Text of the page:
The music you consume is a personal statement

This is an article about how I used machine learning to support a social cause

Image from: Peggy Chou/Hypebeast

We, as consumers, have power. And it’s been a while since I know that. This is why I put attention in what I buy, what I read, what I recommend: who am I listening to? Who am I giving visibility to?

If you take a look at my bookshelf, you’ll find a good mix: female authors, black authors, asian authors, latin, african, muslim, and of course, some white american and european male authors as well. I find that diversifying the perspectives we have access to are one of the most important things for us to do. Not only to fight for equality, but to have a better understanding of the world in general, and to keep growing as a society .

But I realized that this thing I do for books, I don’t do for music. I keep listening mainly to music from american men (which is really good let’s face it), and I struggle to find a balance and add more female singers to my playlists. And there is a reason for that:

Around 80% of artists on the year end charts are male and 20% are female. Also, since 2013, more than 1000 artists were nominated to the Grammy Awards, and around 90% were men.

And if a huge part of what builds our music taste comes from exposure, no wonder it is so hard to balance and find a great variety of songs by female artists that we like; the dudes are so much easier to find!

So, as someone who acquired some solid machine learning skills, I decided to build a song recommender that will take as an input a song you like, and recommend a similar song when it comes to the features, but that is performed by a woman.

In order to do that, I learned how to work with Spotify’s API, and I used unsupervised machine learning, in Python. I’ll explain briefly how the logic behind the model was built:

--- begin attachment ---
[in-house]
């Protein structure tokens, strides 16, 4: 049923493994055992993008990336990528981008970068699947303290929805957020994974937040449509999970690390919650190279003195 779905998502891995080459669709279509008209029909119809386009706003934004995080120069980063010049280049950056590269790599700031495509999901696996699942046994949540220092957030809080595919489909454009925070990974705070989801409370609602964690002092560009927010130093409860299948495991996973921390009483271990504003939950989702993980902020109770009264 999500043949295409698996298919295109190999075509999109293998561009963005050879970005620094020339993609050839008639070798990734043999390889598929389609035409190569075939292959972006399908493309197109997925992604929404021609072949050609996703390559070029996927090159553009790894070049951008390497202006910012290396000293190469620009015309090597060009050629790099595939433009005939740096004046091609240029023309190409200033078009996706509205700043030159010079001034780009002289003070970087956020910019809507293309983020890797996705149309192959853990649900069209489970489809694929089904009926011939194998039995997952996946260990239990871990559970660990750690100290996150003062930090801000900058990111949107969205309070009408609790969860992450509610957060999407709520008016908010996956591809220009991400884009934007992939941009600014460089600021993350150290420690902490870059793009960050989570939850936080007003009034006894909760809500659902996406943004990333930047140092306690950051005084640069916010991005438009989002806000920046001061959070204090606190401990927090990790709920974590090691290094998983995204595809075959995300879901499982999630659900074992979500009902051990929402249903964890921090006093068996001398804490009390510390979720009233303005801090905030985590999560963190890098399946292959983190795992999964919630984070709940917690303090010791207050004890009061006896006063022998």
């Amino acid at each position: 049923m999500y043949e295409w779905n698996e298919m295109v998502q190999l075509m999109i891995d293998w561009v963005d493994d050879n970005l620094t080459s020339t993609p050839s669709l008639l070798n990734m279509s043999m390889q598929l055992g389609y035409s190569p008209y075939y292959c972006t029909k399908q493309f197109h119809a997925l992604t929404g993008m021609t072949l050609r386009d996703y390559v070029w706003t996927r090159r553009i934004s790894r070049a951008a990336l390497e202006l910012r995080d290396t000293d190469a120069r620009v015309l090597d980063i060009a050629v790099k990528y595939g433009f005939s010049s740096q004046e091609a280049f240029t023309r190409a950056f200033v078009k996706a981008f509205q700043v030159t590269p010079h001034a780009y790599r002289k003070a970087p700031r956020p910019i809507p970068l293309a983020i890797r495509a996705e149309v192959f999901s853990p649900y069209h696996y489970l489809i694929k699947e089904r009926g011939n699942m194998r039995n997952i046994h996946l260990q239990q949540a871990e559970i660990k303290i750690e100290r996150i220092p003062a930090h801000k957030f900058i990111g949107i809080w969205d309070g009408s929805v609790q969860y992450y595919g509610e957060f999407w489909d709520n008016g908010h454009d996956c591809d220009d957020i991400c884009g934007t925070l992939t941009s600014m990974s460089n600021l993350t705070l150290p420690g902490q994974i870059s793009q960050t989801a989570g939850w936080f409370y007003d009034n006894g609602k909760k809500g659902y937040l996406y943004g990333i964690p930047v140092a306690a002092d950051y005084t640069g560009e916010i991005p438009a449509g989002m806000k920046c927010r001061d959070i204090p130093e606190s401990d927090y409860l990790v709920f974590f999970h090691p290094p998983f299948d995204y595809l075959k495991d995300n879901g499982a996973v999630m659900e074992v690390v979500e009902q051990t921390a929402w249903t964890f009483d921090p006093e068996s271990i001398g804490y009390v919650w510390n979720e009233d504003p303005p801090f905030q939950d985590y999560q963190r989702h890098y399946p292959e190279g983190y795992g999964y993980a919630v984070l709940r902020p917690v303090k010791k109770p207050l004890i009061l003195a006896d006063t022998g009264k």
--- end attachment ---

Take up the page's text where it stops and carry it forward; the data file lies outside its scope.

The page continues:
The process can be split into 2 parts: building database of songs to recommend, and the process of getting the song inputted by the user and outputting a recommendation. I’ll dive into them briefly:

  1. Building a database of songs to recommend:
  • Searching for playlists that had ONLY female artists in them, in different music genres

2. Getting song inputted by user, and recommending a similar one:

  • Ask for user to write the name of a song he/she likes

I illustrated the process below as well:

I tried the recommender a couple of times and here are the songs I got:

I know there are still improvements to be made in the recommender itself, in order to make it more assertive. But hey, it works!

When it comes to coding, here are the improvements I’d make:

  • Since it is difficult to find long playlists only with female artists, my database now has only around 3.000 songs, with different genres: rap, pop, rock, christian music, electronic… → I would increase database

Maybe this is not the more assertive way to build a song recommender, but I sure had fun doing it! And I stand by the idea that we need a tool to help us balance our music choices.

We are the ones with the power to demand for equality in the music industry! Let’s use this power to actively do it!

*Oh and if you’re curious and want to take a look at the code, here it is:

Background in business and marketing, also telling stories with data